Cottleston Cottleston Cottleston Pie,
A fish can't whistle and neither can I.
Ask me a riddle and I reply
Cottleston Cottleston Cottleston Pie.

Today's Poetry Friday round-up is being hosted by Paul at These Four Corners. Head over there to see what other people have posted. 

Friday, December 5, 2014

Poetry Friday: Happy Birthday, Calvin Trillin!

Deadlines like little fish floating past me....
I haven't been posting very often on The Drift Record lately, not sure why. Since retiring from my teaching position with Vermont College of Fine Arts, I find myself more than a little thrilled with the non-push and non-rush of not even knowing what day of the week it is. Deadlines float past me like little fish that I don't need to catch, I just want to enjoy their liveliness and their shimmer. I don't mind seeing these little fingerlings swimming around down there under the water - I like knowing life is bustling somewhere around me. But it's like being in the back of a rowboat that's being rowed around a calm lake by a good friend - there's no need for conversation, we're just lolling around in the sunshine (well, yes, it's December, but I mean the interior glow) and I'm letting my hand drift in the water alongside the boat. Drifting over smooth, silky, cool water - a painting by Claude Monet - that's what retirement has been feeling like.

Smooth, silky, cool water...

On certainly special days, I feel like I'm still at that lake, but this time I'm a fresh-water turtle on a log at the lake's edge, and I have my neck out and I'm absolutely still, soaking up the sun. All's right with the world. My breathing is all I hear. No, that's not true - I hear kids laughing in the distance. Maybe a dog barking. Maybe a crow cawing. No need to respond.
Basking and not knowing what day it is....

So if I don't post regularly on Poetry Friday - that's why. I'm out at that lake. I'm taking a turn at being a quiet turtle on a warm log....

Today, however, I'm not a turtle - I'm popping in because it's Calvin Trillin's birthday, so I want to say Happy Birthday, Calvin.

Happy Birthday, Mr. Trillin

I love the way that man writes (could that explain why I have a whole shelf full of his books?) He's a master of the humorous essay, and he writes fine satirical poetry - political commentary with meter and rhyme.  Reading his work can quickly change a bad mood (when I'm not drifting around on a lake, I'm in the Titanic and it's going down fast) into an okay-it's-not-the-end-of-the-world mood. He makes me laugh out loud, and that's not easy to do because I'm often a cranky, judgmental, hard-to-satisfy reader.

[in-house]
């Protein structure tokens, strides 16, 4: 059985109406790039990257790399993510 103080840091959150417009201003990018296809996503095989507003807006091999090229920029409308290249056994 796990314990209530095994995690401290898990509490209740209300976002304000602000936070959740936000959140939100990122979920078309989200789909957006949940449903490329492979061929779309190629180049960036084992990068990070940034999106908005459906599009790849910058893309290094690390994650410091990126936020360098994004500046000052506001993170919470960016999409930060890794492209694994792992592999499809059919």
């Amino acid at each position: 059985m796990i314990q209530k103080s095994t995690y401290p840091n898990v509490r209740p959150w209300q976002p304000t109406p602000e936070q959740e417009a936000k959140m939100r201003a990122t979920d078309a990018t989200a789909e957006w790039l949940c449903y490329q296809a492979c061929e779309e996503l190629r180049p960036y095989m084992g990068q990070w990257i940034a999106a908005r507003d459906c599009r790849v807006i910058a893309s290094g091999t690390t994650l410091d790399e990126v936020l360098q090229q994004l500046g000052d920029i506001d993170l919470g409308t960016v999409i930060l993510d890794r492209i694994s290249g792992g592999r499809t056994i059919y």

Here is a little something he said about writing poetry, so that's what I'm going to share for Poetry Friday. I think I've got it right:

When people say 'How do you think about what to write about in the poems every week?'  I say, 'Well, I have to turn it in on Monday, so on Sunday nights I turn the shower to iambic pentameter and it sort of works out that way.'

Iambic pentameter in the shower -not as easy as he makes it sound.

Hope you all had a lovely Thanksgiving and that you are looking forward to being with family and friends over the holidays. I love the bustle of's still a season when I stop being a turtle on a log and I become one of those shimmering fish.

Poetry Friday this week is being hosted by Anastasia at Booktalking - head over there to see what other people are sharing. Don't miss the poem by the late Mark Strand over at Diane Mayr's Kurious Kitty.

Friday, November 7, 2014

Poetry Friday: Small Packages

It's Poetry Friday, and I want to offer up a song. The link to it was posted on Facebook by my friend Daphne Kalmar. The fact that I don't know what the words of the song mean - don't even know the alphabet in which the words of this song are written - makes me hesitate, but it's not really the meaning I'm attracted to. It's the smile on the singer's face. I can hardly describe how much I love the delight this woman feels as she sings her song.

(If the embedded video won't play, just click this link.)

Look at the way that woman's body moves - her arms, her hands, the way she makes that little "crazy" sign up by her head! Maybe she remembers something while she sings her song. Is it all joy, what she remembers? Maybe there's a little sorrow? I might be imagining it. For all I know, the song could be about a lost hat. But no, you can see it from time to time, the wrinkled brow, the catch in the voice, right?

What is she saying? Do I want to know? I imagine the woman is Russian, I imagine a long history of suffering, life under Stalin, Russian soldiers during the winter of 1942-43. But I have a huge imagination when it comes to sorrow.